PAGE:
There are candidates in politics now who want to turn American educational system to Eurocentrism and American exceptionalism. And the answer to all these people is that in doing what they do they are in weighing against the very things that the Western Civilization, and America in particular, the leader of the world in the first place. The Western Civilization (and United States in particular) achieved its greatness through science; technology; ingenuity; innovation; knowledge; democracy; freedom of information; and fact. And in militating against such things the right-wing candidates are undermining the very things that made their country great in the first place.

In 18th century, a Chinese emperor rejected England’s offer of trade with China, saying that his “celestial empire” already had everything, and that there was nothing that the pathetic island of England could offer it. Pursuant this decision China entered a period of decline and stagnation as the Western civilization blossomed through scientific and technological innovation. This disastrous decision led China to fall steeply behind – a catastrophic decline from which China is only now beginning to recover.

And in choosing to ignore reality and embrace a factually wrong view of history and encourage a crabby, arrogant attitude on the part of American people, the right-wing politicians are at risk of putting America in the same position as the Chinese emperor had placed his “celestial empire.”

It does not help that there are ideologies out there that claim that there is no such thing as real innovation or originality, or that anyone who has any idea other than that of the people around him is a narcissist or a sociopath. It does not help that there are ideologies out there that claim that only good comes from Christ and that everything else is the work of the Devil. The world will not stop practicing intelligence and innovation, even if America does. And that will unquestionably lead America to decline in relation to the rest of the world for as long as its people practice such attitudes.

To actually be an American patriot and benefit the country in a meaningful way one must know what made it great in the first place. Ingenuity, innovation, knowledge, fact, and freedom of information, are at the root of everything, material and political, that America has. Other countries had Jesus; other countries had armies; other countries had capitalism; other countries had people willing to die for them or to work hard or to pledge allegiance to the flag. America is not exceptional in this regard. It is exceptional in its embrace of ingenuity and innovation, and it is to this that are owed America’s greatest accomplishments.

Those who want to embrace a factually wrong view of history, like those who want to misplace credit for America’s greatness, claiming it to be based on “traditional values” that existed in Europe and Middle East and in only a slightly different form in China and India long before they existed in America, are militating against the very things that are responsible for America’s accomplishments. And for America to remain an exceptional country, it must reject the factually wrong Eurocentrism and the equally wrong American exceptionalism, along with the other lies of the American Right that are contributing to this error.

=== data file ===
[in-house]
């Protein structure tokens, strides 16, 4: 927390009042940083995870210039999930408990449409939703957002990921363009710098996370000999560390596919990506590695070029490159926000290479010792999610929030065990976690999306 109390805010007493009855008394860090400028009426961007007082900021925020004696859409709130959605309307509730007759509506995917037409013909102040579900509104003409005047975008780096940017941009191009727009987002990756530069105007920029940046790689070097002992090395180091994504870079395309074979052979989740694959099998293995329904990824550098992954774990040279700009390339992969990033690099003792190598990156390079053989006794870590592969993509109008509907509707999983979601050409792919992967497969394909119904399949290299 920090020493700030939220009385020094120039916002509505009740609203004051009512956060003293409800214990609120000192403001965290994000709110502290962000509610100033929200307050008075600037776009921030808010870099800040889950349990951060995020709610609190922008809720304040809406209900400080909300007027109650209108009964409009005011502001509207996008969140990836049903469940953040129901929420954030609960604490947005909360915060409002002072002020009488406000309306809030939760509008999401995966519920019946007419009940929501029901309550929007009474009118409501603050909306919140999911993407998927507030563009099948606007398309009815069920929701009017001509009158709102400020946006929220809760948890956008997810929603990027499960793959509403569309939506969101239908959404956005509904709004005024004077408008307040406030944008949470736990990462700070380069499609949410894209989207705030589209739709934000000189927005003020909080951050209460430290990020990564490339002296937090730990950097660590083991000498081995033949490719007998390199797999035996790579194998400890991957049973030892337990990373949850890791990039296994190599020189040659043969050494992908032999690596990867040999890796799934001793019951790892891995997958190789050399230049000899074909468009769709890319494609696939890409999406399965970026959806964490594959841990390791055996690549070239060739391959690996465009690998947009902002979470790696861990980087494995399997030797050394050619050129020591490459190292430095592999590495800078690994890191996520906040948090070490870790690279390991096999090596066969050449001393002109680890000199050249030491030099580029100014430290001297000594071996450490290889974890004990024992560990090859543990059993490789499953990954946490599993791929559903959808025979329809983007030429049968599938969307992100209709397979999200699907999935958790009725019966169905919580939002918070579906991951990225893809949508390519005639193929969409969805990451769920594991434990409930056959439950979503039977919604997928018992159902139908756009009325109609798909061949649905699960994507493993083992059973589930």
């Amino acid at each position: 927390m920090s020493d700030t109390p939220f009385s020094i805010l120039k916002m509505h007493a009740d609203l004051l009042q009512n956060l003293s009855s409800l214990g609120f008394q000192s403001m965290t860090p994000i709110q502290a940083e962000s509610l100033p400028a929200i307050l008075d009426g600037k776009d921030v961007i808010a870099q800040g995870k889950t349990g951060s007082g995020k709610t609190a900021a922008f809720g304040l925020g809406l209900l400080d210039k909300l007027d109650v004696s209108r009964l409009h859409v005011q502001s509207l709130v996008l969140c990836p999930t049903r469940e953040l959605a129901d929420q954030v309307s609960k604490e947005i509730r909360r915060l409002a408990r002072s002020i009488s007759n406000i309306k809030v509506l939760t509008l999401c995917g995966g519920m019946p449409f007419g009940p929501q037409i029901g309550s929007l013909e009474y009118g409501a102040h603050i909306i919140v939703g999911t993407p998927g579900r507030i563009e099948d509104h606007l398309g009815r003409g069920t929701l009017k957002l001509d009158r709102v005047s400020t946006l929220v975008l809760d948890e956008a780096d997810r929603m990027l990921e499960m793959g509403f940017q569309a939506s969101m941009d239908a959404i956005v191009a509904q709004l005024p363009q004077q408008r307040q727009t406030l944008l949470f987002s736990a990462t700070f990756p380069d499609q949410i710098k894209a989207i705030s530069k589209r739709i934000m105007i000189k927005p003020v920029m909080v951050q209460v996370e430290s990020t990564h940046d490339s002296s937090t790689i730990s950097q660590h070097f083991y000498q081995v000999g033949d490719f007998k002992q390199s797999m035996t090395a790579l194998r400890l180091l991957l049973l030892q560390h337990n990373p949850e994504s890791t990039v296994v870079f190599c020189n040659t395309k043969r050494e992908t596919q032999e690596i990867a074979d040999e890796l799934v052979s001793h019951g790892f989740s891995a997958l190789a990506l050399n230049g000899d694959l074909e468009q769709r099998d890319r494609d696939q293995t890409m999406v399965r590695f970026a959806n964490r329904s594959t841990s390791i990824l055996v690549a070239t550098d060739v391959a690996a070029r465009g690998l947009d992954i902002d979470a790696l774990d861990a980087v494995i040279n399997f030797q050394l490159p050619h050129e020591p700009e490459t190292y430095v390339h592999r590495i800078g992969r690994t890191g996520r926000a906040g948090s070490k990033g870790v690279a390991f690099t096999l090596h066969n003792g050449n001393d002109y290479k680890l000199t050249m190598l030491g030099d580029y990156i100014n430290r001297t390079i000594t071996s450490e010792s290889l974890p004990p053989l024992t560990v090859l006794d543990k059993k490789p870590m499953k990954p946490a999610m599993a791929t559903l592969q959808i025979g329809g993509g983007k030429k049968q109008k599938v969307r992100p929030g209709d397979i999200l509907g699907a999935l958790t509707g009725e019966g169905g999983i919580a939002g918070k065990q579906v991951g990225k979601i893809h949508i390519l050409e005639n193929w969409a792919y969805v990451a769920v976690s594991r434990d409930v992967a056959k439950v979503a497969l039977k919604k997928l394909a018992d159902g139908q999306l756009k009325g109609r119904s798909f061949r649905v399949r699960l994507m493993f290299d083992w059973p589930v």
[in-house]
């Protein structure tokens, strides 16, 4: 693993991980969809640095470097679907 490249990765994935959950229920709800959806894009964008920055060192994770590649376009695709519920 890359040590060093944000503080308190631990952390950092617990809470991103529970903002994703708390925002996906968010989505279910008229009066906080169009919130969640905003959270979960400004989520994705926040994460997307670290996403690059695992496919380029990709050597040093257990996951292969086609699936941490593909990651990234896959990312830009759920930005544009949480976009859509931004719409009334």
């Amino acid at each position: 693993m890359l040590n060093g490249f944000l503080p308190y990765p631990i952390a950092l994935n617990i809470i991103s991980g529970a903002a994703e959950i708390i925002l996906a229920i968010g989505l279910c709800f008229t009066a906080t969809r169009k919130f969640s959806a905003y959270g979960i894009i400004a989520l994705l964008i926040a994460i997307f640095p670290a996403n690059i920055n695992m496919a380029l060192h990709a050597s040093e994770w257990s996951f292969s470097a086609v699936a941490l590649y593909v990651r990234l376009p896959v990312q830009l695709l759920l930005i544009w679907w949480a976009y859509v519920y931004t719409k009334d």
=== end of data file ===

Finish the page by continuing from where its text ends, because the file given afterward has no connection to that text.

To the people who would from this expect me to be a Marxist, my response is that the Marxist view of history is as wrong as the right-wing view of history. Besides describing China and India as feudalist and Native Americans as stone-age tribes, Marx offered no real informed insight into any of these societies. His linear conception of history is wrong in light of basic human reality as much as it is wrong in light of historical fact. At the time that Europe was in the Dark Ages, China had half the world’s GDP; India and Middle East had great architecture and advanced mathematics; and Africa had a city of a million people. While the Western Civilization progressed as a result of Renaissance and then later as a result of European Enlightenment and American Revolution, all of these civilizations declined and are only now getting back on their feet. There is no such thing as linear history, and there is no such thing as historical inevitability. Human choice makes it possible at any time to change history of any place in any direction. And in all cases, these choices bear logically predictable results.

Rejecting Eurocentrism and American exceptionalism will enhance and sustain America’s greatness. It will take away from people the intellectual crutches that they are using to sustain their pride as citizens of a great country while they are doing nothing great for their country themselves. It will give people incentive to actually add to their country’s greatness, instead of relying on the work of their ancestors to maintain their national pride while themselves doing nothing that merits pride. And that will do much to result in America remaining a great country instead of following 18th century China’s path to failure and decline.